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Thread: CNC ROUTER TABLE FLATNESS

  1. #13
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    Default Re: CNC ROUTER TABLE FLATNESS

    Quote Originally Posted by hughes674 View Post
    Hi Christian
    I was hoping to end up with something a bit more accurate and don't think using a spirit level will be at all accurate. Even the digital ones only give you + -0.02 degrees accuracy which is a large error over 1800mm.
    I have read about using Epoxy under the rails but unless you have an accurate means of checking the rail seems pointless.

    Thanks for the link will check it out.

    Cheers
    Yes, the height between the rails may be off by up to 1 mm if using a normally good spirit level, but the mounting surface for each rail should be very flat and parallel (both level). Unless the gantry is extremely stiff and fully machined with reference surfaces for y-axis carriage blocks and x-axis rails, I don't think a relatively small height difference between y-axis rails is going to be most significant for accuracy of the machine as a whole. As long as the axes are perpendicular, when the spoilboard is machined it will make almost no difference to accuracy, except loading the carriage blocks slightly unevenly. I have also seen someone previously connecting the two sides for epoxy levelling, then removing the "scaffolding" and excess epoxy afterwards, but I think this requires a deeper epoxy mold in addition to the waste in between - it was also on a smaller machine.

    Related to this, if you get it machined, how will you check the result of that? At work I deal with large parts machined to a few 1/100 mm tolerance, that something is machined does not tell me if it is within specification. Being machined in one setup, but not being a solid piece, I would expect up to 0.2 mm deviation in flatness on the length and width of your frame, unless a very accurate machine or grinder is used.

    Alternatively if you are thinking of not machining a spoilboard, or making any other compomises, I would no longer call it a router



  2. #14
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    Default Re: CNC ROUTER TABLE FLATNESS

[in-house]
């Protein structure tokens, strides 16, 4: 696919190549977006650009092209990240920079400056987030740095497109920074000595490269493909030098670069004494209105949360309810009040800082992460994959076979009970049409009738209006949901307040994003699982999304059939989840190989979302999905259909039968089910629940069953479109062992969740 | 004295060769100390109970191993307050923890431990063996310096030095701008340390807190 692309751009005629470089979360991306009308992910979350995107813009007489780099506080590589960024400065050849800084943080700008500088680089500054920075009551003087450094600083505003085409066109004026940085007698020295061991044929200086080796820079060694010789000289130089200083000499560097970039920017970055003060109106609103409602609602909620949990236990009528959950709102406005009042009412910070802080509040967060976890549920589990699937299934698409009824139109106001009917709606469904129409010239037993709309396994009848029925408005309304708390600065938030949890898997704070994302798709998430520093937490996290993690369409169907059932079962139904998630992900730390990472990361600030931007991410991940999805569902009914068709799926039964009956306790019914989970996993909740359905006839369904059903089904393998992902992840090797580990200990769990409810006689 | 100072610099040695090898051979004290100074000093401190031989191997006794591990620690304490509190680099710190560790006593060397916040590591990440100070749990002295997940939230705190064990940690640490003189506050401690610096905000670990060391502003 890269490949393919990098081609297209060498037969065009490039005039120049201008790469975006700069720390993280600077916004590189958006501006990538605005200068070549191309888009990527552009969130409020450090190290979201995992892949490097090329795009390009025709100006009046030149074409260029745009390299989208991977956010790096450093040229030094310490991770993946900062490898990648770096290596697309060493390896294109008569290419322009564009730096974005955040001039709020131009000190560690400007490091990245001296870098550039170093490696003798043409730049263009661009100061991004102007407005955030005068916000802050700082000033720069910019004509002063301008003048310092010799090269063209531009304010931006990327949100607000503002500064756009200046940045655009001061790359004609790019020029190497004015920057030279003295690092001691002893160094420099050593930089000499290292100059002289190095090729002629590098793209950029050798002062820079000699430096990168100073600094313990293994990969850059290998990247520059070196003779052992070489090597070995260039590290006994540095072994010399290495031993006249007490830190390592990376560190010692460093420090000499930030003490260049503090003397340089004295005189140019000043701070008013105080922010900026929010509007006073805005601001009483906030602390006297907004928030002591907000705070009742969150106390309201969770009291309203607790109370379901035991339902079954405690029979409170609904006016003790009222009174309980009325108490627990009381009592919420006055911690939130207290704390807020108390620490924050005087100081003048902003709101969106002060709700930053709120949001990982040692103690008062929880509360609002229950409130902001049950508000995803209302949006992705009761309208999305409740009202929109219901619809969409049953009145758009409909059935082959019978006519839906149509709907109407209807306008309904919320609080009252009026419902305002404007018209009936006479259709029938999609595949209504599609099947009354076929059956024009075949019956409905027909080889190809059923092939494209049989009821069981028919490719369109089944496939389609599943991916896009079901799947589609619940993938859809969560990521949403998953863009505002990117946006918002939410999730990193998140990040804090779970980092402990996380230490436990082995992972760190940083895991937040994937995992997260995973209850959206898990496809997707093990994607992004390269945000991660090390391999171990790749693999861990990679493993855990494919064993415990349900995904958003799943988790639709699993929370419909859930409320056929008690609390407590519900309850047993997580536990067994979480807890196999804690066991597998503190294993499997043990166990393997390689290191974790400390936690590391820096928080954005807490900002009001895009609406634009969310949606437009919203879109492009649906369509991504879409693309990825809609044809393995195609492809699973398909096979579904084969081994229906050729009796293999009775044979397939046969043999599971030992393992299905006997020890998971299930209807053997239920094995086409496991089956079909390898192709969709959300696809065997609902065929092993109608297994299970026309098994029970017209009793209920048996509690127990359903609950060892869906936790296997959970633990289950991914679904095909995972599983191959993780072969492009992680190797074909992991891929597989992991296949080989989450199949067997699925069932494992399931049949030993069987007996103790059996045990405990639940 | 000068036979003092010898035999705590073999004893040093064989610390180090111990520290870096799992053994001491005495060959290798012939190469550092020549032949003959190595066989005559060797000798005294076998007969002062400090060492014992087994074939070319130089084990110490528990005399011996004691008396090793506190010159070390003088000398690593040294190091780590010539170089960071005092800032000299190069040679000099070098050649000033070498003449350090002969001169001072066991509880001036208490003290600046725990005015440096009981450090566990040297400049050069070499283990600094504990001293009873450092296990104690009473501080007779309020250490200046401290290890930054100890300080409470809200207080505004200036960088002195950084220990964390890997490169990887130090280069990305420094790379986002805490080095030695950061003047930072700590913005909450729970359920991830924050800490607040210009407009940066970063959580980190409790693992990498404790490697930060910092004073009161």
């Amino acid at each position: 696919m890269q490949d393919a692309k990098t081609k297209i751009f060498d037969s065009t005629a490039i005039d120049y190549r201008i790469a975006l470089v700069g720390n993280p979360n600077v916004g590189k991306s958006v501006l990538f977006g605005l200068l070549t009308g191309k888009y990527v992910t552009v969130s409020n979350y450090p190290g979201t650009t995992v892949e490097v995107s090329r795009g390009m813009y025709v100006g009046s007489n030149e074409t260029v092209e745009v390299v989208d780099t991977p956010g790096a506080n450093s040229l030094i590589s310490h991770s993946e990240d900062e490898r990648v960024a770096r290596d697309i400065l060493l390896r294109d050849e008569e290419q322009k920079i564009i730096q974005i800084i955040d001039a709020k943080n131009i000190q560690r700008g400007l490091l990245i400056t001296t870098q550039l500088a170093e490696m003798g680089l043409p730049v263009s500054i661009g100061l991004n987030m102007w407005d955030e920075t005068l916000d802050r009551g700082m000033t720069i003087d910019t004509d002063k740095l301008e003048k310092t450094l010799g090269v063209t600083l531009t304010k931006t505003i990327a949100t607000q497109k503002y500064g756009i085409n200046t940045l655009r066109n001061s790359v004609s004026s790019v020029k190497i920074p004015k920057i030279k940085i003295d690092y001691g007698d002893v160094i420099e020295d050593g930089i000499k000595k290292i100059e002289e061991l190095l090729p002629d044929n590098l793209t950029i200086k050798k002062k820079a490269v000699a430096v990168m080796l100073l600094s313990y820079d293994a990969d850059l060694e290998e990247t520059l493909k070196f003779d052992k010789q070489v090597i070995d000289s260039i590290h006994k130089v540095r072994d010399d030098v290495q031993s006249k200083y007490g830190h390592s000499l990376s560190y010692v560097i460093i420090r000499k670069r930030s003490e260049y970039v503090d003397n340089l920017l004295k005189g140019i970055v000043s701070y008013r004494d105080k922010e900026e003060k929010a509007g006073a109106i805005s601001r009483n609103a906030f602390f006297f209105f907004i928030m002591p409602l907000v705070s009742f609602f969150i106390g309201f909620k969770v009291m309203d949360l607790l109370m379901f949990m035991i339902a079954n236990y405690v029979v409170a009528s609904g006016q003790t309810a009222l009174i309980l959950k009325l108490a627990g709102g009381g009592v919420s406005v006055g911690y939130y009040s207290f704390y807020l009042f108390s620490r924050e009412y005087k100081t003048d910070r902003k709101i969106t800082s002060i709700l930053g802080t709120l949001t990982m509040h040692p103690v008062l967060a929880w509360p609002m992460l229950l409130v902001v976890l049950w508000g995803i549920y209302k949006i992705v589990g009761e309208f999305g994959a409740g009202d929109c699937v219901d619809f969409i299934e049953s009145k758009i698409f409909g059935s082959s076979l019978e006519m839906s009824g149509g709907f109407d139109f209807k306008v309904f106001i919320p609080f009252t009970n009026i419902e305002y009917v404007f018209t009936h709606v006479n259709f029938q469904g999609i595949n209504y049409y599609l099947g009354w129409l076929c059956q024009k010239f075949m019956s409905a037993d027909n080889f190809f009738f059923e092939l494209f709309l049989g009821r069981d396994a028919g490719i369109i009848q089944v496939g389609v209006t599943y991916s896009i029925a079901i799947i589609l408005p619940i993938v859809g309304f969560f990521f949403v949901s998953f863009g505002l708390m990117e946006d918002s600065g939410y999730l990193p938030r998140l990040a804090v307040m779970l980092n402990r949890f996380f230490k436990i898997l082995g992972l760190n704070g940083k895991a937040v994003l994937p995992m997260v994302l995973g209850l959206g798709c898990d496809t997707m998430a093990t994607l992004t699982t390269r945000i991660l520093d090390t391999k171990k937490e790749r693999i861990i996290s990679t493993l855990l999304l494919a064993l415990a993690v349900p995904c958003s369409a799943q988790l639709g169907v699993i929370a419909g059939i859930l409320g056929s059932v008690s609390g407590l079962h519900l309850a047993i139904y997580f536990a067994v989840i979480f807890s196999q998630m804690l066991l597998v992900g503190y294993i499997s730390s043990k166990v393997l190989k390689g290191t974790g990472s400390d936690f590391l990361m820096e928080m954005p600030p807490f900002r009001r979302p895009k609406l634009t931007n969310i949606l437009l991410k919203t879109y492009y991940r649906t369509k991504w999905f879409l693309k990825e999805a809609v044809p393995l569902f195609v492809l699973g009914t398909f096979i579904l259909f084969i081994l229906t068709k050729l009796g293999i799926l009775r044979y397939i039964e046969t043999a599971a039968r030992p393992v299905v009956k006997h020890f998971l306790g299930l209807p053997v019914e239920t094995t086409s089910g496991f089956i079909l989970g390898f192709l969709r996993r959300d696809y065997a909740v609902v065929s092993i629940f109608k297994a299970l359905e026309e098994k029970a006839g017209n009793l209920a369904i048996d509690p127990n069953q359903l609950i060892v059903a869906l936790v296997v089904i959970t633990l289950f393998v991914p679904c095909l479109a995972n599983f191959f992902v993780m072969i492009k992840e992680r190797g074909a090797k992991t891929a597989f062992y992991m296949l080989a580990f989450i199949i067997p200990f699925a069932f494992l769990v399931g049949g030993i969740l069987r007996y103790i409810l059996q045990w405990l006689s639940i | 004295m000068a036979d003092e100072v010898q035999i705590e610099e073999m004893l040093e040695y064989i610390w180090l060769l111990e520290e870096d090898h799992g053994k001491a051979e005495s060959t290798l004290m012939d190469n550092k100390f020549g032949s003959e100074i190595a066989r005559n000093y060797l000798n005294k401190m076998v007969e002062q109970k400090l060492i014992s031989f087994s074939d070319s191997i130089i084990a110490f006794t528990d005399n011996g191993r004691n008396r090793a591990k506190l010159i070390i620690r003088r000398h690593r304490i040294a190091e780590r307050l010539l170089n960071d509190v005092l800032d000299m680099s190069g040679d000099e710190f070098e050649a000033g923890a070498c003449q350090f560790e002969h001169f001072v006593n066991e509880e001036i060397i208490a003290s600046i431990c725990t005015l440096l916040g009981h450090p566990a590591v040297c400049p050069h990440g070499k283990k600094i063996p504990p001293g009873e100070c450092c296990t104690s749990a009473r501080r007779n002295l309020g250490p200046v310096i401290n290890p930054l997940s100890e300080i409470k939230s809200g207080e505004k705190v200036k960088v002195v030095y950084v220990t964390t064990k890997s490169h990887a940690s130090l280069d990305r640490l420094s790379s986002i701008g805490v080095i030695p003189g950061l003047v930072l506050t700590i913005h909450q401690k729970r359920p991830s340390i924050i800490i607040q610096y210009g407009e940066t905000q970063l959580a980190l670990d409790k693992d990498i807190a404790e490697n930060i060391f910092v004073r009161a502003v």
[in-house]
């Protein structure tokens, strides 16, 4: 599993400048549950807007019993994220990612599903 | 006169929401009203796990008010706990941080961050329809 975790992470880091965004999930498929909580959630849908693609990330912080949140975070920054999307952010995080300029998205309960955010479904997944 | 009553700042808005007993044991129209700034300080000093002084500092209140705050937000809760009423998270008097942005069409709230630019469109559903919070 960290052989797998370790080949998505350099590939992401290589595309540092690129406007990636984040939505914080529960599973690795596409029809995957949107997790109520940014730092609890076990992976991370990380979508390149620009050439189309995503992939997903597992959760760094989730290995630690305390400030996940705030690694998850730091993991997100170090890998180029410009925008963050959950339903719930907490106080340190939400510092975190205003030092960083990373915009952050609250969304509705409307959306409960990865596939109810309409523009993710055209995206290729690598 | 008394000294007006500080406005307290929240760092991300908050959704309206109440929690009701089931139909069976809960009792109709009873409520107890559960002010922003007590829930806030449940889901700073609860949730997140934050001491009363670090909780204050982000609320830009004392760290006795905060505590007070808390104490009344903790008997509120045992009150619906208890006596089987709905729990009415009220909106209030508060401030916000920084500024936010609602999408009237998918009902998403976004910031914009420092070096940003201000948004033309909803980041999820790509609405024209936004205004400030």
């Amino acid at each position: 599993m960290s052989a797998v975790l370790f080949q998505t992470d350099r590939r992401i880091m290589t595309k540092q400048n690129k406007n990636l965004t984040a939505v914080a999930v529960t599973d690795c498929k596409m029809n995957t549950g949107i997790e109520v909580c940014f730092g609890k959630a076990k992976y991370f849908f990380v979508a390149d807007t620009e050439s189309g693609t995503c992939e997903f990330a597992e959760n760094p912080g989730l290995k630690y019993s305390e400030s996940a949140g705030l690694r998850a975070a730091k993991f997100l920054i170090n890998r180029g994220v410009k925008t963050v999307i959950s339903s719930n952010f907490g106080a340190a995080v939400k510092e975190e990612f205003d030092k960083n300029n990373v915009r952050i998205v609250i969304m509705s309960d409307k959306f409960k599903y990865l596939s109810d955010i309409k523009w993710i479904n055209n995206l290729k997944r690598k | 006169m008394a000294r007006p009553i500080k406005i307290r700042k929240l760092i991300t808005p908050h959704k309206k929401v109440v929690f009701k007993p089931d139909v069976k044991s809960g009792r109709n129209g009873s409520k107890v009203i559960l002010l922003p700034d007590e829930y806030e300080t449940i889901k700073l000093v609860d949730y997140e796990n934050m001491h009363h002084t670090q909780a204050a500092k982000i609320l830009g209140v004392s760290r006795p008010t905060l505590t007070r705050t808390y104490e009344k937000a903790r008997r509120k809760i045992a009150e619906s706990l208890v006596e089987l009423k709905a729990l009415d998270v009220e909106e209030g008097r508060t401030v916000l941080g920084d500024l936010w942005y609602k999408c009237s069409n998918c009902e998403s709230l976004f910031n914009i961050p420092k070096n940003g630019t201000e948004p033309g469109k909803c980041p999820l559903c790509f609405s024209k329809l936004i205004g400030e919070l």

Quote Originally Posted by mactec54 View Post
    All the good machines are machined even the Chinese machines are
    When you have the required machine yourself or are doing series production, this is of course also the cheapest.



  3. #15
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    Default Re: CNC ROUTER TABLE FLATNESS

    We have nothing like that here or even close. If he has one like that or close enough to drive too, that would be perfect.

    Here is the Location https://precisiongrinding.com/about-...nd-directions/

    Wonder what the cost would be?

    Retired Master Electrician, HVAC/R Commercial. FLA Saturn 2 4x4 CNC Router Mach4


  4. #16
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    Default Re: CNC ROUTER TABLE FLATNESS

    There are a couple of things to point out here. First any reasonably low cost frame will twist upon installation. You really do need a precision level or other tools to install a machine. I mention a level as the low cost solution but there are other ways to align a machine. My point is a level is a fairly basic tool not to be dismissed.

    Look at is this way you get your frame machined and the machinist does a wonderful job. You still need to transport that frame to the installation site and then set it up. At the basic level that requires a level other wise you most certainly will have a twisted frame. In a nut shell everything is impacted by gravity.

    The second item is your concern that machining the spoil board will just curve it to match the imperfections in the machine. This is very true. However even if you have perfect rail mounting surfaces you still need to flatten the spoil board. In most home builds the mounting for the spoil boards just isn’t that accurate Further the board material may not be that accurate. Frankly I wouldn’t worry about the spoil board mounting and instead pursue a design that assures that the two frames for the linear rails are straight.

    As for grinding it isn’t required a milling machine in good repair can leave a surface suitable for linear rails for a router. If for some reason you don’t thing they are good enough you can always hand finish the surfaces. As for machining costs it isn’t going to be cheap for a machine this size. However if you look for a machine shop that has a horizontal boring mill or similar you might get quotes we’ll below a machine and grind solution.

    Lastly one needs to be realistic about what a machine built out of low end materials can actually do. This especially if you don’t have access to or no budget to hire a machine shop. There is no doubt in my mind that somebody with the aid of a machine shop can build very impressionable be CNC routers. That isn’t most of us! So you either need to be willing to pay the fees machine shops charge or be willing to look at alternatives like epoxy leveling.



  5. #17
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    Default Re: CNC ROUTER TABLE FLATNESS

    Quote Originally Posted by wizard View Post
    There are a couple of things to point out here. First any reasonably low cost frame will twist upon installation. You really do need a precision level or other tools to install a machine. I mention a level as the low cost solution but there are other ways to align a machine. My point is a level is a fairly basic tool not to be dismissed.